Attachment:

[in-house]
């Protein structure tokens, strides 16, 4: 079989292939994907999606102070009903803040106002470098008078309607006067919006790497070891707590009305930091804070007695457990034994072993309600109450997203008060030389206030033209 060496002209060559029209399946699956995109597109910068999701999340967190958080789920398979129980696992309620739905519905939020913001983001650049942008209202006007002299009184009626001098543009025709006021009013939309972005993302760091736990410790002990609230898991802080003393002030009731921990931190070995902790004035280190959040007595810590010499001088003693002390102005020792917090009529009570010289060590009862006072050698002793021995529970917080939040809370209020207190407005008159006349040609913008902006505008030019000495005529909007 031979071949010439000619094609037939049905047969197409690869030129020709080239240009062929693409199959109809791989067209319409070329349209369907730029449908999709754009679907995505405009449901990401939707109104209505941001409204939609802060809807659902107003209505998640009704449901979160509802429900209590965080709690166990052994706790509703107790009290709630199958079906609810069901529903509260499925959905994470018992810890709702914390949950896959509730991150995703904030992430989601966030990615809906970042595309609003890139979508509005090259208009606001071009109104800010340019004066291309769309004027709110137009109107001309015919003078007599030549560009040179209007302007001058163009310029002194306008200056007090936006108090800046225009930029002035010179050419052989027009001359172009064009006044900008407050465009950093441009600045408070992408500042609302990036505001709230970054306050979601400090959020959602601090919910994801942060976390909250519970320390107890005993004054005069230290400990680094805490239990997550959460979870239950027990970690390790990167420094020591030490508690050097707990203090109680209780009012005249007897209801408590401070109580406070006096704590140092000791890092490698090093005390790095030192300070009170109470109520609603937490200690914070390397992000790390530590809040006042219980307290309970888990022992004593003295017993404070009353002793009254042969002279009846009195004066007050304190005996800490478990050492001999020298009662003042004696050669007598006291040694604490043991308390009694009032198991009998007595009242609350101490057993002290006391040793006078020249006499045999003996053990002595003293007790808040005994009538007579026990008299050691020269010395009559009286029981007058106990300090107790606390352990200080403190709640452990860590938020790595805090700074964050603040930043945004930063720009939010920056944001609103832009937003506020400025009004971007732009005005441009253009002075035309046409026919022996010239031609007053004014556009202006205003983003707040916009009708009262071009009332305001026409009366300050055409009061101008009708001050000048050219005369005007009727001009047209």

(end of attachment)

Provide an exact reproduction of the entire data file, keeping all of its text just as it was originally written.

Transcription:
[in-house]
């Protein structure tokens, strides 16, 4: 079989292939994907999606102070009903803040106002470098008078309607006067919006790497070891707590009305930091804070007695457990034994072993309600109450997203008060030389206030033209 060496002209060559029209399946699956995109597109910068999701999340967190958080789920398979129980696992309620739905519905939020913001983001650049942008209202006007002299009184009626001098543009025709006021009013939309972005993302760091736990410790002990609230898991802080003393002030009731921990931190070995902790004035280190959040007595810590010499001088003693002390102005020792917090009529009570010289060590009862006072050698002793021995529970917080939040809370209020207190407005008159006349040609913008902006505008030019000495005529909007 031979071949010439000619094609037939049905047969197409690869030129020709080239240009062929693409199959109809791989067209319409070329349209369907730029449908999709754009679907995505405009449901990401939707109104209505941001409204939609802060809807659902107003209505998640009704449901979160509802429900209590965080709690166990052994706790509703107790009290709630199958079906609810069901529903509260499925959905994470018992810890709702914390949950896959509730991150995703904030992430989601966030990615809906970042595309609003890139979508509005090259208009606001071009109104800010340019004066291309769309004027709110137009109107001309015919003078007599030549560009040179209007302007001058163009310029002194306008200056007090936006108090800046225009930029002035010179050419052989027009001359172009064009006044900008407050465009950093441009600045408070992408500042609302990036505001709230970054306050979601400090959020959602601090919910994801942060976390909250519970320390107890005993004054005069230290400990680094805490239990997550959460979870239950027990970690390790990167420094020591030490508690050097707990203090109680209780009012005249007897209801408590401070109580406070006096704590140092000791890092490698090093005390790095030192300070009170109470109520609603937490200690914070390397992000790390530590809040006042219980307290309970888990022992004593003295017993404070009353002793009254042969002279009846009195004066007050304190005996800490478990050492001999020298009662003042004696050669007598006291040694604490043991308390009694009032198991009998007595009242609350101490057993002290006391040793006078020249006499045999003996053990002595003293007790808040005994009538007579026990008299050691020269010395009559009286029981007058106990300090107790606390352990200080403190709640452990860590938020790595805090700074964050603040930043945004930063720009939010920056944001609103832009937003506020400025009004971007732009005005441009253009002075035309046409026919022996010239031609007053004014556009202006205003983003707040916009009708009262071009009332305001026409009366300050055409009061101008009708001050000048050219005369005007009727001009047209």